Posted by in categories: alien life, mathematics, neuroscience, physics

It’s one of the most fascinating aspects of the natural world: shapes repeat over and over. The branches of a tree extending into the sky look much the same as blood vessels extending through a human lung, if upside-down. The largest mammal, the whale, is a scaled-up version of the smallest, the shrew. Recent research even suggests the structure of the human brain resembles that of the entire universe. It’s everywhere you look, really. Nature reuses its most successful shapes.

Theoretical physicist Geoffrey West of the Santa Fe Institute in New Mexico is concerned with fundamental questions in physics, and there are few more fundamental than this one: why does nature continually reuse the same non-linear shapes and structures from the smallest scale to the very largest? In a new Big Think video (see above), West explains that the scaling laws at work are nothing less than “the generic universal mathematical and physical properties of the multiple networks that make an organism viable and allow it to develop and grow.”

Continue reading “Could a pill that lowers our body temperature make us live longer?” »

Nov 4, 2021

SETI Live: How to Better Visualize Complex Systems?

Posted by in categories: education, mathematics

Learning science is about understanding complex systems and interactions among their entities. Telescopes are for observing objects that are far away, and microscopes are for exploring the tiniest objects. But what tools do we have for visualizing general patterns, processes, or relationships that can be defined in terms of compact mathematical models? Visualizing the unseeable can be a powerful teaching tool.

SETI Institute affiliate Dr. Mojgan Haganikar has written a book, Visualizing Dynamic Systems, that categorizes the visualization skills needed for various types of scientific problems. With the emergence of new technologies, we have more powerful tools to visualize invisible concepts, complex systems, and large datasets by revealing patterns and inter-relations in new ways. Join the SETI Institute’s Pamela Harman as she explores what is possible with Haganikar.

Continue reading “SETI Live: How to Better Visualize Complex Systems?” »

Oct 28, 2021

Dune: we simulated the desert planet of Arrakis to see if humans could survive there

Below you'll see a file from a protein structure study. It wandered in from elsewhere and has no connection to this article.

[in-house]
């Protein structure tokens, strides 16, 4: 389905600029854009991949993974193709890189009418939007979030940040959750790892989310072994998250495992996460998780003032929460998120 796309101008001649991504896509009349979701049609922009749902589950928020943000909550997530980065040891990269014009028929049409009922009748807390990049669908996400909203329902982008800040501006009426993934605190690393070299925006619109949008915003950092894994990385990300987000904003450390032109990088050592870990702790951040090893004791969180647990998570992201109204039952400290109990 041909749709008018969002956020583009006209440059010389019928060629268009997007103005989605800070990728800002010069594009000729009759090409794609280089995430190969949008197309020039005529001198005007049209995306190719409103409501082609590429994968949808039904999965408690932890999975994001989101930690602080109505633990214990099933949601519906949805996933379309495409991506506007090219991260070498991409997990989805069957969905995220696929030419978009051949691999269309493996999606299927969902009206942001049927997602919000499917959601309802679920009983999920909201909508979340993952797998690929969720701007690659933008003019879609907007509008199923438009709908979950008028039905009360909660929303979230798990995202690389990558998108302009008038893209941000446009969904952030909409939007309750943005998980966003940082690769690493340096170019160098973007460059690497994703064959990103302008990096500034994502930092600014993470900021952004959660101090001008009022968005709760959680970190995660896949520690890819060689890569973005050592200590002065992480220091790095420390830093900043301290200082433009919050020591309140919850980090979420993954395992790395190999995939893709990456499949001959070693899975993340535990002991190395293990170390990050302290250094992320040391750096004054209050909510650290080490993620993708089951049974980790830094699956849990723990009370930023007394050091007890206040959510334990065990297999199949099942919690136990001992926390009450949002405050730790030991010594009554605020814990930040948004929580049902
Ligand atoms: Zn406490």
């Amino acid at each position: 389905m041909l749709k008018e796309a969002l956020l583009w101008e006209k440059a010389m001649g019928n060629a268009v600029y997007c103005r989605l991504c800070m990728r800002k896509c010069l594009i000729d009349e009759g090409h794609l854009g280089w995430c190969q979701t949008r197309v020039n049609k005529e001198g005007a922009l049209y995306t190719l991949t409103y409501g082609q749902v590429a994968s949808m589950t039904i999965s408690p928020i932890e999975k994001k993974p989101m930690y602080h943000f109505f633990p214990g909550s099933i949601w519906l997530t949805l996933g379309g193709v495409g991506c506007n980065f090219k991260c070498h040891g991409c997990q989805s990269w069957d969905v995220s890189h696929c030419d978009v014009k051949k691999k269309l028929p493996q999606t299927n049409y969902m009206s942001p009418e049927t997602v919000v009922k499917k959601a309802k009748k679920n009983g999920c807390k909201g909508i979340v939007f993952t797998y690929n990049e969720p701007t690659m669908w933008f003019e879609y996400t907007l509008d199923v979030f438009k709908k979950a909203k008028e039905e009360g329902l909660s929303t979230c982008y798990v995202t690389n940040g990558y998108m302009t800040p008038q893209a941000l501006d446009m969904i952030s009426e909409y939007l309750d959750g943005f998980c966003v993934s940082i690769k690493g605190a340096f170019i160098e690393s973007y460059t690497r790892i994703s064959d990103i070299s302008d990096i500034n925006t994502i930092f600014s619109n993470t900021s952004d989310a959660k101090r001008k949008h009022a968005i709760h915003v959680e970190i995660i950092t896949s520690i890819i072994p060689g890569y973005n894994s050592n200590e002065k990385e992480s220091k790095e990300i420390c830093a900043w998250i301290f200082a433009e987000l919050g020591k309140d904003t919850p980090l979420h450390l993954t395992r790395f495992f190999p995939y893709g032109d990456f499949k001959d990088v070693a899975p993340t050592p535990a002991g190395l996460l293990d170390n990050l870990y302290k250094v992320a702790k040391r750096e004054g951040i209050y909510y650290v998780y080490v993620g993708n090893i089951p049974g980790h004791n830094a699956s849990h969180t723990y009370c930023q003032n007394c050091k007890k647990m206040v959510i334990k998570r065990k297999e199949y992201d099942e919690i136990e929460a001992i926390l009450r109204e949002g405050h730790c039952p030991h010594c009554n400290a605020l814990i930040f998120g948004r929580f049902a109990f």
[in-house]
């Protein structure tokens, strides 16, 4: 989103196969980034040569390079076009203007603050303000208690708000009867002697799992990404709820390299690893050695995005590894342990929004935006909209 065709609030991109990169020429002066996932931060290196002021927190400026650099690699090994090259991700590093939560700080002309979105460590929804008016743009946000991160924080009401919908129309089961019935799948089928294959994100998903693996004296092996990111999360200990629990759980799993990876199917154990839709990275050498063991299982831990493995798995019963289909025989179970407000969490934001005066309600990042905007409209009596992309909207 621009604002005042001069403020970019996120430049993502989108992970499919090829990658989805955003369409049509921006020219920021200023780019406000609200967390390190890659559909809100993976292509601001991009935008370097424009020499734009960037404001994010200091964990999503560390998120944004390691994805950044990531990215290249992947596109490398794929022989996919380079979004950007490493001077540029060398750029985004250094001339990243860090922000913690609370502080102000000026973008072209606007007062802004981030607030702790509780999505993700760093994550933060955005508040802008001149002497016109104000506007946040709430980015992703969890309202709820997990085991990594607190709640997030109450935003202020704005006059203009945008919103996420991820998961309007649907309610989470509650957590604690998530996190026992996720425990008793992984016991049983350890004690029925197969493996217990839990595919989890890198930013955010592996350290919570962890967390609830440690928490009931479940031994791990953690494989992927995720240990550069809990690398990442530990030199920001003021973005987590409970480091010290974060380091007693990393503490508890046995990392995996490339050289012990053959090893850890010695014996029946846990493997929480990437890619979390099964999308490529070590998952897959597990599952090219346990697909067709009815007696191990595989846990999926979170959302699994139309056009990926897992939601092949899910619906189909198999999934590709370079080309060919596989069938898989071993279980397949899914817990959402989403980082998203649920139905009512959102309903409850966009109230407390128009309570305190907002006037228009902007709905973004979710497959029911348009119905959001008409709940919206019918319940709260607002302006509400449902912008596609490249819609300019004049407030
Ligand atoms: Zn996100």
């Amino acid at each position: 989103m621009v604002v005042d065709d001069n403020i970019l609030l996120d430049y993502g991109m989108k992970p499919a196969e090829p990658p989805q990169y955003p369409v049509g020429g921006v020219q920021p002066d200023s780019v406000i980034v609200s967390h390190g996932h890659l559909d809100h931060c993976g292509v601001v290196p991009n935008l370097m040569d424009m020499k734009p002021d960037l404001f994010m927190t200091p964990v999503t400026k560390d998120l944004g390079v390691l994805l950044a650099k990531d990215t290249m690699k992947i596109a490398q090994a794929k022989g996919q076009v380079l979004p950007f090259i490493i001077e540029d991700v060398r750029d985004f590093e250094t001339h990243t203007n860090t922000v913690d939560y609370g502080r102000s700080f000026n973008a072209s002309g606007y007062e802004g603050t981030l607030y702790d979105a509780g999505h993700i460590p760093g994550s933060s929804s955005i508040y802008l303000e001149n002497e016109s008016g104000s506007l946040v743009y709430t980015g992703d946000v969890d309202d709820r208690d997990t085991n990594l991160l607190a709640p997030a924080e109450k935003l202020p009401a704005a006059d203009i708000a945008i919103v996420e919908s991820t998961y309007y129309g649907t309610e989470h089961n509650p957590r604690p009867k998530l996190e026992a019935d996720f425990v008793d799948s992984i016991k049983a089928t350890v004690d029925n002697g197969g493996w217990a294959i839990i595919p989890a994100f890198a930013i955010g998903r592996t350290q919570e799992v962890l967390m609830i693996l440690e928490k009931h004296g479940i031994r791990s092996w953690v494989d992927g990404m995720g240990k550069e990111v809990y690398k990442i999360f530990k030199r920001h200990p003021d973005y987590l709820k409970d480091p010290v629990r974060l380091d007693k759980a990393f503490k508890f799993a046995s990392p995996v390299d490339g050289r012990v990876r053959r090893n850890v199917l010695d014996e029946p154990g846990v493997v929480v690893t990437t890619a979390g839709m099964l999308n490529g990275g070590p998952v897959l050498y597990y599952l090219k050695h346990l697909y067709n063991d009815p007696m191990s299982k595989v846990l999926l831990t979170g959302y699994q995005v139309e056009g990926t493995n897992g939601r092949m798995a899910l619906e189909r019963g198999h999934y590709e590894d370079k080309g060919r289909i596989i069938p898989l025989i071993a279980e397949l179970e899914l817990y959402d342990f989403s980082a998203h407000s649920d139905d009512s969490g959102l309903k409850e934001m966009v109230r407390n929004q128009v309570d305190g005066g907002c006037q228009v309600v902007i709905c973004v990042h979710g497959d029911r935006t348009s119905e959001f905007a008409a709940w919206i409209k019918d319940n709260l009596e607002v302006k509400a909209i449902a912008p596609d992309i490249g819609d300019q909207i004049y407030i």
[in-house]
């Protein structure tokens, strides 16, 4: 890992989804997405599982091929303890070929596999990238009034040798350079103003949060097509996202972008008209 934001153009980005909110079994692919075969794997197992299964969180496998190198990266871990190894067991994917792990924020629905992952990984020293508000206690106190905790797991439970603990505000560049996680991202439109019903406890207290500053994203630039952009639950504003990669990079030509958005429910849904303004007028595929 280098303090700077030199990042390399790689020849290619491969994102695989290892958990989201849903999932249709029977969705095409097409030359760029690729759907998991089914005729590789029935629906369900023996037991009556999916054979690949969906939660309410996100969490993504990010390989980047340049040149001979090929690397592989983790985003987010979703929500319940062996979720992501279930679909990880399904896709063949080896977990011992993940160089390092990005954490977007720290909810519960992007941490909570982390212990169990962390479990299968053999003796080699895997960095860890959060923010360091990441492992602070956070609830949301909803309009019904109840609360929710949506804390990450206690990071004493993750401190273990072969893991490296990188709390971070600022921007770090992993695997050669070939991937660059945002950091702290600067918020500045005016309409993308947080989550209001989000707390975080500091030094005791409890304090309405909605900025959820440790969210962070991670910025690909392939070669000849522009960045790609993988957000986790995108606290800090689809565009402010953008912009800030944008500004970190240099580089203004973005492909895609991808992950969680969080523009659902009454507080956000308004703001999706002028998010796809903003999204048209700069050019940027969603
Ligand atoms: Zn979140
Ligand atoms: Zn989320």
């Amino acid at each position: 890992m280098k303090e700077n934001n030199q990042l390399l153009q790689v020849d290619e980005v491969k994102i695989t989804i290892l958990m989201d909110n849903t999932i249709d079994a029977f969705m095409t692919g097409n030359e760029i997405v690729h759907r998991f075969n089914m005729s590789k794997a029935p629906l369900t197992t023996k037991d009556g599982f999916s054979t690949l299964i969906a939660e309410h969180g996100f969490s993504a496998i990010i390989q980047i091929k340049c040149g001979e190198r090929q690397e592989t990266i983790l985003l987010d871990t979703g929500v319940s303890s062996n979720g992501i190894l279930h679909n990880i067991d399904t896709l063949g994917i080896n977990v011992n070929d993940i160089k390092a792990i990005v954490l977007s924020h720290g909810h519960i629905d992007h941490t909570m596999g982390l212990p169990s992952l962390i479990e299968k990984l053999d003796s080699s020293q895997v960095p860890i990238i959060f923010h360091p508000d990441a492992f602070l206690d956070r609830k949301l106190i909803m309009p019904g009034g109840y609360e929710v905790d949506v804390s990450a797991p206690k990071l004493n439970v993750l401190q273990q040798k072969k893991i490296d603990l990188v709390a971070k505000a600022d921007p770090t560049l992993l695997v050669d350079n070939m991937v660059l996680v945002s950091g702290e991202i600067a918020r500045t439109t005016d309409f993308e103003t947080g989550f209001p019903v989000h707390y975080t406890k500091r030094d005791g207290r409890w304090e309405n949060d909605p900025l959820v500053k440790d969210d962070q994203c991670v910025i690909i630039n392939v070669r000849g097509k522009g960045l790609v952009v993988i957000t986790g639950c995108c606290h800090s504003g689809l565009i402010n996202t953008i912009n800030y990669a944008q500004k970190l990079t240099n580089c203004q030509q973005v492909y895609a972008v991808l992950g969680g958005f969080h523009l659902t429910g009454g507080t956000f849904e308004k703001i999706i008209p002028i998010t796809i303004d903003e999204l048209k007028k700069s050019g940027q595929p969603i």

Posted by in categories: climatology, mathematics, space

“…The authors modified a well-used climate model for exoplanet research and applied it to the planet in Dune. The work was carried out in their spare time and is intended as an appropriate outreach piece to demonstrate how climate scientists use mathematical models to better understand our world and exoplanets…”

Looks like the Kingdom of Jordan to me. 😉

Is Dune scientifically plausible? We ran a climate model to find out.

Continue reading “Dune: we simulated the desert planet of Arrakis to see if humans could survive there” »

Oct 23, 2021

Mike Graglia, Managing Dir & Co-Founder, SynGAP Research Fund — Collaboration, Transparency, Urgency

Posted by in categories: biotech/medical, business, education, mathematics, neuroscience

Collaboration, transparency & urgency for rare disease research — mike graglia, managing director & co-founder, syngap research fund — SRF.

Mike Graglia is the Managing Director & Co-Founder of the SynGAP Research Fund (SRF —, an organization that he set up in 2018 with his wife Ashley, after their son was diagnosed with a rare neurological disease caused by an insufficiency in SynGAP protein, which causes the life-changing diagnoses of Epilepsy, Autism, sleep disorder and intellectual disability.

Continue reading “Mike Graglia, Managing Dir & Co-Founder, SynGAP Research Fund — Collaboration, Transparency, Urgency” »

Oct 20, 2021

Timeline: What If Humans Were Immortal

Posted by in categories: information science, life extension, mathematics

Oh the things we can see and accomplish when time and death can no longer hinder us.